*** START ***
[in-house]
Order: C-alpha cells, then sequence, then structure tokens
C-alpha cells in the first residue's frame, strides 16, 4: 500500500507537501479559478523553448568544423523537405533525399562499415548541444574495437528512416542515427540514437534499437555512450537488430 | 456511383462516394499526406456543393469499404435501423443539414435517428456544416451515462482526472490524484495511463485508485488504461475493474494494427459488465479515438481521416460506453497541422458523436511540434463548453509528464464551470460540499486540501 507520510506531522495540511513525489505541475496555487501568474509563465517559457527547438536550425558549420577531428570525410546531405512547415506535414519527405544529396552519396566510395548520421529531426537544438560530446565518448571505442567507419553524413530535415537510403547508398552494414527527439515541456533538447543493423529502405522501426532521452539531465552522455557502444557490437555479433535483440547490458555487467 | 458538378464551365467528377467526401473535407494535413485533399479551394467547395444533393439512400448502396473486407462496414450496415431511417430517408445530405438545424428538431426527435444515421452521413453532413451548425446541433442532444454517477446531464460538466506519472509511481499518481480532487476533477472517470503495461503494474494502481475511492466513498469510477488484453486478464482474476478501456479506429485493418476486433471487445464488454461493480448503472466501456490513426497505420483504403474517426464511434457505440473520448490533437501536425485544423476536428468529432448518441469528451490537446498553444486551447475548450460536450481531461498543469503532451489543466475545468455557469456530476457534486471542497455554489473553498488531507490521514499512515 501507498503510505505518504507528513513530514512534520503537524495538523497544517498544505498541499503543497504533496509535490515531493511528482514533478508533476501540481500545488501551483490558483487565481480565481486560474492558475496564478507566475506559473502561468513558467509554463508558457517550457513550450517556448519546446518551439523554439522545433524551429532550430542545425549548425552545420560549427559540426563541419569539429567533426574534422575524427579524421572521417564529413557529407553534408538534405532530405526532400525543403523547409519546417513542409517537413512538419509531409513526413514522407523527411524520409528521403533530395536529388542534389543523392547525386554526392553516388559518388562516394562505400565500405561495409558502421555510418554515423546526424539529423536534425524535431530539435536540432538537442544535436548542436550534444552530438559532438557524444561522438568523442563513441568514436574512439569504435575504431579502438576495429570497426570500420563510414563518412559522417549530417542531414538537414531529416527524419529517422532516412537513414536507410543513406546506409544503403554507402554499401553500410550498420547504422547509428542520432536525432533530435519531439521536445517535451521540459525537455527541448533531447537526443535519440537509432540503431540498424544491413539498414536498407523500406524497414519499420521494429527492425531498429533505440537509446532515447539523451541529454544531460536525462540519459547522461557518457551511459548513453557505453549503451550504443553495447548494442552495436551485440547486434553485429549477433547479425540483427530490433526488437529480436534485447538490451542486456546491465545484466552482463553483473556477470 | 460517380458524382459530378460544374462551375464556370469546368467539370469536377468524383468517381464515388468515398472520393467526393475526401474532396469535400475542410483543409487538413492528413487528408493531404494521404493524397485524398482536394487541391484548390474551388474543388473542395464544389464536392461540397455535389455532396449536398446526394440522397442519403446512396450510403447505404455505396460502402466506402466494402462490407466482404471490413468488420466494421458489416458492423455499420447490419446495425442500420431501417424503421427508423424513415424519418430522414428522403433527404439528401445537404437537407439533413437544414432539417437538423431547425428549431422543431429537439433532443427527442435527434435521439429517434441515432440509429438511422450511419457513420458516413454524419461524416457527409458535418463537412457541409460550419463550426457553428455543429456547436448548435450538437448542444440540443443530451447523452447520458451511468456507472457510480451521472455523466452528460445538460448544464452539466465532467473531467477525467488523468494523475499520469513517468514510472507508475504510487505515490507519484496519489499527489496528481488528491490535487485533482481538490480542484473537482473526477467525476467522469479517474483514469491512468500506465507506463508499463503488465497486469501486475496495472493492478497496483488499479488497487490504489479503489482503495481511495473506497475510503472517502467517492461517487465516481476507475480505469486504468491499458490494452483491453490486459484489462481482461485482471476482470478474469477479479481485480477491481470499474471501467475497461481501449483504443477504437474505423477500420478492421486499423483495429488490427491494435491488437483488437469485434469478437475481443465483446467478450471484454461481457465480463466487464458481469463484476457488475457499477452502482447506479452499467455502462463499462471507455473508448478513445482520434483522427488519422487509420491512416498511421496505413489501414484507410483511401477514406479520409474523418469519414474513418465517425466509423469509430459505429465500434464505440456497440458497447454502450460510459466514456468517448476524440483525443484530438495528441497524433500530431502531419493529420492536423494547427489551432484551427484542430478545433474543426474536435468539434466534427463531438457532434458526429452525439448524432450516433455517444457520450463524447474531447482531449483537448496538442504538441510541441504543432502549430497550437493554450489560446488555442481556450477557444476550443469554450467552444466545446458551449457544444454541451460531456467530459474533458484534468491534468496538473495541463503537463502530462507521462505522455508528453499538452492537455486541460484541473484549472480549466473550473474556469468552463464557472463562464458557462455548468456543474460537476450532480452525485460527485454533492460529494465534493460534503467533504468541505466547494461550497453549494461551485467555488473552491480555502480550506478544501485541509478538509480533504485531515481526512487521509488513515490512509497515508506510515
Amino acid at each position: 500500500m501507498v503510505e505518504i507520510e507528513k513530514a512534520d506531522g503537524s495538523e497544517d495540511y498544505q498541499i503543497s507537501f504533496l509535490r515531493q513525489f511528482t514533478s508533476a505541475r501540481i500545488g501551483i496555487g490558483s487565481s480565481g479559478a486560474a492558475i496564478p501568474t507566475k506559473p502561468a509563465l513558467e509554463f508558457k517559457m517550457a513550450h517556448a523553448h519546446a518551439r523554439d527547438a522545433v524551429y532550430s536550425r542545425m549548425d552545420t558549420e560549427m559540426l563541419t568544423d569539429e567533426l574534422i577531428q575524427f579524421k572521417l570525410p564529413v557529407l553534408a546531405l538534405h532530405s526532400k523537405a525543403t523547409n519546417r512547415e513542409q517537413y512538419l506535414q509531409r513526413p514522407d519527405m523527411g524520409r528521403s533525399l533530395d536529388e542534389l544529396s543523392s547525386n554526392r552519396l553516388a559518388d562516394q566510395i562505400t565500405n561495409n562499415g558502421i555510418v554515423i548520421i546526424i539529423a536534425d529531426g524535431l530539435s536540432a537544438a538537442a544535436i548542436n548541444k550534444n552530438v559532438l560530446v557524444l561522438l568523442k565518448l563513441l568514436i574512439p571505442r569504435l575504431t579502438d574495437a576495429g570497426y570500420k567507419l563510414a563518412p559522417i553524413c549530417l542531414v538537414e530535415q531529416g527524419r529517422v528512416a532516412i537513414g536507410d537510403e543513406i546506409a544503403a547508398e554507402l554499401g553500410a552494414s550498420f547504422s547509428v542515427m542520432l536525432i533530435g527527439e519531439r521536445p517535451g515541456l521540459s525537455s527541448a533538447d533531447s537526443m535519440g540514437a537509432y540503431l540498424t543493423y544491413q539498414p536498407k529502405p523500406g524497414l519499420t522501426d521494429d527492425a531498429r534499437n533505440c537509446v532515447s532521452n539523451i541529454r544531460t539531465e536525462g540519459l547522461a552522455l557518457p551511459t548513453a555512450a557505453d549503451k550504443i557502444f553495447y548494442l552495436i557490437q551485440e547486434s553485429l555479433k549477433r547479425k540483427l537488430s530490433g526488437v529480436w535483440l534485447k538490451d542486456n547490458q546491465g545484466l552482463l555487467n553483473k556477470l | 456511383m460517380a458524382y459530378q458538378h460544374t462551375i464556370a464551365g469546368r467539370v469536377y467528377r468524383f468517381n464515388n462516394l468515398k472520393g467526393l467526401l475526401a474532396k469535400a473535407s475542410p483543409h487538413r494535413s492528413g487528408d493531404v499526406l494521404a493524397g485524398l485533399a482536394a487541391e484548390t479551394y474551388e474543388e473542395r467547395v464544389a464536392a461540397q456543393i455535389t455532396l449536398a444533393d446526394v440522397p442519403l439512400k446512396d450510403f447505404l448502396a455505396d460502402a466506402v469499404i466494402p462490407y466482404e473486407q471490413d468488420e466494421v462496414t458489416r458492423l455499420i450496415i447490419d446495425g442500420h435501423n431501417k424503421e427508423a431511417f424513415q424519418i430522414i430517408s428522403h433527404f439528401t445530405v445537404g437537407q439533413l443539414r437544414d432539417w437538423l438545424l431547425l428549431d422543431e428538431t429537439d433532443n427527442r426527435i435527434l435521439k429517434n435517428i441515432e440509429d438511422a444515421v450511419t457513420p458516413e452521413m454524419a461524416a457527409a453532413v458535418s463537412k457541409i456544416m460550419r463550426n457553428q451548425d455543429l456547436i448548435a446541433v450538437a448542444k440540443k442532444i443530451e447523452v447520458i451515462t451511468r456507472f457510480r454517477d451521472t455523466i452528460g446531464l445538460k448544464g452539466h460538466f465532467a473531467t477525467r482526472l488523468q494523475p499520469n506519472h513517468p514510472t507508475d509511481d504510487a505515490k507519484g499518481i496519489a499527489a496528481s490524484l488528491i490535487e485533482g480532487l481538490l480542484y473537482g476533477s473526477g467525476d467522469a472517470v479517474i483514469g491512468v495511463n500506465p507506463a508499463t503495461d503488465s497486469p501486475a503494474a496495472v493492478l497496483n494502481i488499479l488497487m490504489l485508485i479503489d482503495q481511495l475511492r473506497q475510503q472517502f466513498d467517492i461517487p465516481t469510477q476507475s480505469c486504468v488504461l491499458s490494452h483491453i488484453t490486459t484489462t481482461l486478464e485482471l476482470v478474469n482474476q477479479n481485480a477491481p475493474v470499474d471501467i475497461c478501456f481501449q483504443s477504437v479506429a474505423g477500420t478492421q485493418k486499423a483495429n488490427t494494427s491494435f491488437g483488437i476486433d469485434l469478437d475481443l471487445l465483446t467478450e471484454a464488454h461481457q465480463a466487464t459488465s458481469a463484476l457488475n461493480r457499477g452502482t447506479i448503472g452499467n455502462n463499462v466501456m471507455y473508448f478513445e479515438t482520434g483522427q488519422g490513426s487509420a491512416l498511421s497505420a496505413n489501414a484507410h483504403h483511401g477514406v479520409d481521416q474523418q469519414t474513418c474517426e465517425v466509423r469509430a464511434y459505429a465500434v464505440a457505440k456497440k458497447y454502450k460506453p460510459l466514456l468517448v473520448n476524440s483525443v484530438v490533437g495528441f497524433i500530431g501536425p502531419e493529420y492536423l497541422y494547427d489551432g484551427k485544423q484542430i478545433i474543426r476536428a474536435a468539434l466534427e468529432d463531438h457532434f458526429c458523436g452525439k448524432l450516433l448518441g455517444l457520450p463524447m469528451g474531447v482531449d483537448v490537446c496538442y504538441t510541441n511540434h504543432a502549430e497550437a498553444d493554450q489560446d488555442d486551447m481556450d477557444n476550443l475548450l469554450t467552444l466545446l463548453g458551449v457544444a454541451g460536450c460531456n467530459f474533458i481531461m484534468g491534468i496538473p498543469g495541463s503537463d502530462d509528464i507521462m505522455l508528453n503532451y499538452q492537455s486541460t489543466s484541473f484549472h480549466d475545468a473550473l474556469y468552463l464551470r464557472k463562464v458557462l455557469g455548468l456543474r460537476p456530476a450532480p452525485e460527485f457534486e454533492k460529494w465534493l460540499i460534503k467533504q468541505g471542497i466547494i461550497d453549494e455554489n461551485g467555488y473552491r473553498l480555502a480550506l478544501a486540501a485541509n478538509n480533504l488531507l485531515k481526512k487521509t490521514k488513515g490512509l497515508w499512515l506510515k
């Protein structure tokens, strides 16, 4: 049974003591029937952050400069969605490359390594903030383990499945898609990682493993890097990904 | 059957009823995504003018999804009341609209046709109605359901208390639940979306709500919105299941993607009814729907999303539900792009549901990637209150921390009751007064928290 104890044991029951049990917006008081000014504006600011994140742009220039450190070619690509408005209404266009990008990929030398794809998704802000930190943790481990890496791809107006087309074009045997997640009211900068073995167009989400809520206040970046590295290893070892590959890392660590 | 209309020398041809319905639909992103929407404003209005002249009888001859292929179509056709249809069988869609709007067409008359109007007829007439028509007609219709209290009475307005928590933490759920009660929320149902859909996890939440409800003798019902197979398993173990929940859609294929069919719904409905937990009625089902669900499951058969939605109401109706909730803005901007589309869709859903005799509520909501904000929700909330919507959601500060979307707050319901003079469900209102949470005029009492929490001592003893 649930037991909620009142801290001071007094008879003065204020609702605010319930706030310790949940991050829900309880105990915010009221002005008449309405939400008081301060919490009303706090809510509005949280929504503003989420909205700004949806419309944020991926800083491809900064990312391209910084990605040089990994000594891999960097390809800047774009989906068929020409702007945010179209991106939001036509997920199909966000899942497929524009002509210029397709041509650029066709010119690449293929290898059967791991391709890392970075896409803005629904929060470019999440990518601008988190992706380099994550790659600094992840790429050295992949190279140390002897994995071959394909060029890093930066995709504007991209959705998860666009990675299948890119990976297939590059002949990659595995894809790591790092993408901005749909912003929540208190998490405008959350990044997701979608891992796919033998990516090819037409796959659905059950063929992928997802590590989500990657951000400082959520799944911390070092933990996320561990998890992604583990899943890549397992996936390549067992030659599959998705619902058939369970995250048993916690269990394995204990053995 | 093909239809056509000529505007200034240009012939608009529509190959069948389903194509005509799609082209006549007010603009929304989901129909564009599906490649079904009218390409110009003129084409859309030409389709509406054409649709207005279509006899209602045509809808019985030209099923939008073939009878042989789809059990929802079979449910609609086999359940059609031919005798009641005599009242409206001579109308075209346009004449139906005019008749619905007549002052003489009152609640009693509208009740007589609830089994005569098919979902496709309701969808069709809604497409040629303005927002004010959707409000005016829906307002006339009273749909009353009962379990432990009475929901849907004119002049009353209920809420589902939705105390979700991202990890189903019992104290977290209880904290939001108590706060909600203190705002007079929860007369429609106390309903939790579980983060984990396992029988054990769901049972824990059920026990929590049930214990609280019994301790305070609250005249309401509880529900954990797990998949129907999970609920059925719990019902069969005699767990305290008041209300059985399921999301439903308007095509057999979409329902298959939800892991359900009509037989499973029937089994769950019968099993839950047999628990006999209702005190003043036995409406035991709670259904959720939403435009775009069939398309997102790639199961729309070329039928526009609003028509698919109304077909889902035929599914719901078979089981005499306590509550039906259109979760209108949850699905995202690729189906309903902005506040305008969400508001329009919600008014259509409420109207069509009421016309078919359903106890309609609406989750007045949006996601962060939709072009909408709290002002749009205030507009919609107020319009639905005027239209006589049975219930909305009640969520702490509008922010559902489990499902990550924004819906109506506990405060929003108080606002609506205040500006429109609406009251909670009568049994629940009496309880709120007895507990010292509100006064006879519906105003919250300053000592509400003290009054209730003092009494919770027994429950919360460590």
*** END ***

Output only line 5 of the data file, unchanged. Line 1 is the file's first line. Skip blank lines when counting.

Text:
């Protein structure tokens, strides 16, 4: 049974003591029937952050400069969605490359390594903030383990499945898609990682493993890097990904 | 059957009823995504003018999804009341609209046709109605359901208390639940979306709500919105299941993607009814729907999303539900792009549901990637209150921390009751007064928290 104890044991029951049990917006008081000014504006600011994140742009220039450190070619690509408005209404266009990008990929030398794809998704802000930190943790481990890496791809107006087309074009045997997640009211900068073995167009989400809520206040970046590295290893070892590959890392660590 | 209309020398041809319905639909992103929407404003209005002249009888001859292929179509056709249809069988869609709007067409008359109007007829007439028509007609219709209290009475307005928590933490759920009660929320149902859909996890939440409800003798019902197979398993173990929940859609294929069919719904409905937990009625089902669900499951058969939605109401109706909730803005901007589309869709859903005799509520909501904000929700909330919507959601500060979307707050319901003079469900209102949470005029009492929490001592003893 649930037991909620009142801290001071007094008879003065204020609702605010319930706030310790949940991050829900309880105990915010009221002005008449309405939400008081301060919490009303706090809510509005949280929504503003989420909205700004949806419309944020991926800083491809900064990312391209910084990605040089990994000594891999960097390809800047774009989906068929020409702007945010179209991106939001036509997920199909966000899942497929524009002509210029397709041509650029066709010119690449293929290898059967791991391709890392970075896409803005629904929060470019999440990518601008988190992706380099994550790659600094992840790429050295992949190279140390002897994995071959394909060029890093930066995709504007991209959705998860666009990675299948890119990976297939590059002949990659595995894809790591790092993408901005749909912003929540208190998490405008959350990044997701979608891992796919033998990516090819037409796959659905059950063929992928997802590590989500990657951000400082959520799944911390070092933990996320561990998890992604583990899943890549397992996936390549067992030659599959998705619902058939369970995250048993916690269990394995204990053995 | 093909239809056509000529505007200034240009012939608009529509190959069948389903194509005509799609082209006549007010603009929304989901129909564009599906490649079904009218390409110009003129084409859309030409389709509406054409649709207005279509006899209602045509809808019985030209099923939008073939009878042989789809059990929802079979449910609609086999359940059609031919005798009641005599009242409206001579109308075209346009004449139906005019008749619905007549002052003489009152609640009693509208009740007589609830089994005569098919979902496709309701969808069709809604497409040629303005927002004010959707409000005016829906307002006339009273749909009353009962379990432990009475929901849907004119002049009353209920809420589902939705105390979700991202990890189903019992104290977290209880904290939001108590706060909600203190705002007079929860007369429609106390309903939790579980983060984990396992029988054990769901049972824990059920026990929590049930214990609280019994301790305070609250005249309401509880529900954990797990998949129907999970609920059925719990019902069969005699767990305290008041209300059985399921999301439903308007095509057999979409329902298959939800892991359900009509037989499973029937089994769950019968099993839950047999628990006999209702005190003043036995409406035991709670259904959720939403435009775009069939398309997102790639199961729309070329039928526009609003028509698919109304077909889902035929599914719901078979089981005499306590509550039906259109979760209108949850699905995202690729189906309903902005506040305008969400508001329009919600008014259509409420109207069509009421016309078919359903106890309609609406989750007045949006996601962060939709072009909408709290002002749009205030507009919609107020319009639905005027239209006589049975219930909305009640969520702490509008922010559902489990499902990550924004819906109506506990405060929003108080606002609506205040500006429109609406009251909670009568049994629940009496309880709120007895507990010292509100006064006879519906105003919250300053000592509400003290009054209730003092009494919770027994429950919360460590």